• Five-sixths of the ombuds reported having received permission from a constituent to use or transmit information—without identifying the source. An OO might find a way to convey information to the appropriate manager while shielding the source and also avoiding having the ombuds become a party to the case. For example, many ombuds undertake effective generic communications in such cases so that the issues in the case get addressed without identifying complainants.[2] 

    In another example, a constituent might write a detailed anonymous letter of concern addressed to a relevant manager, double-seal it, and slip it under the OO’s door. The OO could then take the letter to the addressee, noting that the letter had not been opened or read by the ombuds.

  • Four fifths of the ombuds reported that they helped their constituent to act directly—to find and use an effective way to get the information to the right person. Examples include helping the constituent to assemble the needed information, talk with a line manager or compliance officer, use a hotline, send a detailed report to several relevant authorities, or join with other constituents in sending a factual letter about shared concerns.

  • Nearly two-thirds reported that they had received permission to use information from a constituent, identifying the source. Examples include an OO then talking with an appropriate manager—identifying the source with permission.

  • Nearly half reported that they had found some other specific way of communicating critical information—a way that had not been identified on the survey—to an appropriate recipient. As an example, from an interview with an OO, one constituent chose, after long discussion, the option of contacting a trusted former manager. The former manager in turn spoke off the record with an old friend currently in senior management. That senior officer in turn immediately looked into the situation while protecting the source.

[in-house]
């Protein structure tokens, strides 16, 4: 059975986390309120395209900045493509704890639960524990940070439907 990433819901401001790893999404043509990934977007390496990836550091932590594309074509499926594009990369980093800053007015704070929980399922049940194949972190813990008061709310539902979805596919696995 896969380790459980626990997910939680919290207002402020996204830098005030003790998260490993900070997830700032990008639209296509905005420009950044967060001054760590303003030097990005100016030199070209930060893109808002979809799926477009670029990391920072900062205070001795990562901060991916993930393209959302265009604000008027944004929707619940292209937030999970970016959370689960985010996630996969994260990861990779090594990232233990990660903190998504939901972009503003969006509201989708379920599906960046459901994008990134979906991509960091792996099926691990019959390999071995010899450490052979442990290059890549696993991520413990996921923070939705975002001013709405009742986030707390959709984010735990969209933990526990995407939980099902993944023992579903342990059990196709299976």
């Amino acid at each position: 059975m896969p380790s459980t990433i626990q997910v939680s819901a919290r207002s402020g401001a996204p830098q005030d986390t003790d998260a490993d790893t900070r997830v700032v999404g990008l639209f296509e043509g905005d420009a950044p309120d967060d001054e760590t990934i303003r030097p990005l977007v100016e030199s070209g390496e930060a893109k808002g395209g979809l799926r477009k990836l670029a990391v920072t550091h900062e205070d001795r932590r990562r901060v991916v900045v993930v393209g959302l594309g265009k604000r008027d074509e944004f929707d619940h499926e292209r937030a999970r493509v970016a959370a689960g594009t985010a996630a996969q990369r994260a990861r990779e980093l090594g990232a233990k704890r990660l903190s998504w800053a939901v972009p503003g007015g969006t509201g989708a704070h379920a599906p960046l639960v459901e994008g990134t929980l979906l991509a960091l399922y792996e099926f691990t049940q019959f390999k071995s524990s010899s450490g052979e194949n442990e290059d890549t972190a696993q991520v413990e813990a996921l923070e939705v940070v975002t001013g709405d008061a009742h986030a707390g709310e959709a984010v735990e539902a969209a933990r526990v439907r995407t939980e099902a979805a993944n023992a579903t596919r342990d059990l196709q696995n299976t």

• More than a quarter of the ombuds reported that they found an effective way for a compliance office to find the information for itself. As an example, the OO might use a specific kind of generic approach[3]. In this approach, the ombuds would alert the relevant compliance office. OOs would provide sufficient, but anonymous, information that would help compliance officers—unobtrusively and effectively—to look for and review evidence in an apparently routine safety inspection, security review, financial audit, or other “spot check.”

  • An eighth of the ombuds reported that they had breached confidentiality in one or more very serious cases, presumably having found no other reasonable option. (In three percent of all responses—which may represent a third of the cases where the OO reported breaching confidentiality—the OOs reported that they were required to report the concern.) In these cases of breaching confidentiality, the OO may have perceived an imminent risk. This could happen when the OO judges that the issue is an emergency, such as a potential suicide or homicide. In such a case, OOs might report to line or staff managers in a way that made the source identifiable.

From analysis of the “most serious case” responses in the 2016, 2018, 2020, and 2022 surveys and numerous conversations with senior OOs, we learned that ombuds are in fact willing to breach the important standard of confidentiality in the very rare cases where the OO judges that a situation warrants this action. However, the survey data also indicate that ombuds who took the survey were able to offer multiple options to MSC constituents—for information to get where it was needed—without compromising the confidentiality of their constituents.

Some ombuds have noted the various methods of communication used in their most serious cases as part of their reports to constituents and employers.

Additional Ways of Assessing the Seriousness of Cases

Many organizational ombuds might point out that almost all their cases might be “serious” to somebody. And many OOs are careful to point out that their own sense of “seriousness” is not the only definition that matters in the work of an ombuds office. Many OOs work closely with their employers and constituent groups to understand the “seriousness” parameters that matter in each organization. Many OOs might point out that “seriousness” will always depend on context—and that each OO might pick up on some aspect of a case in a somewhat different way.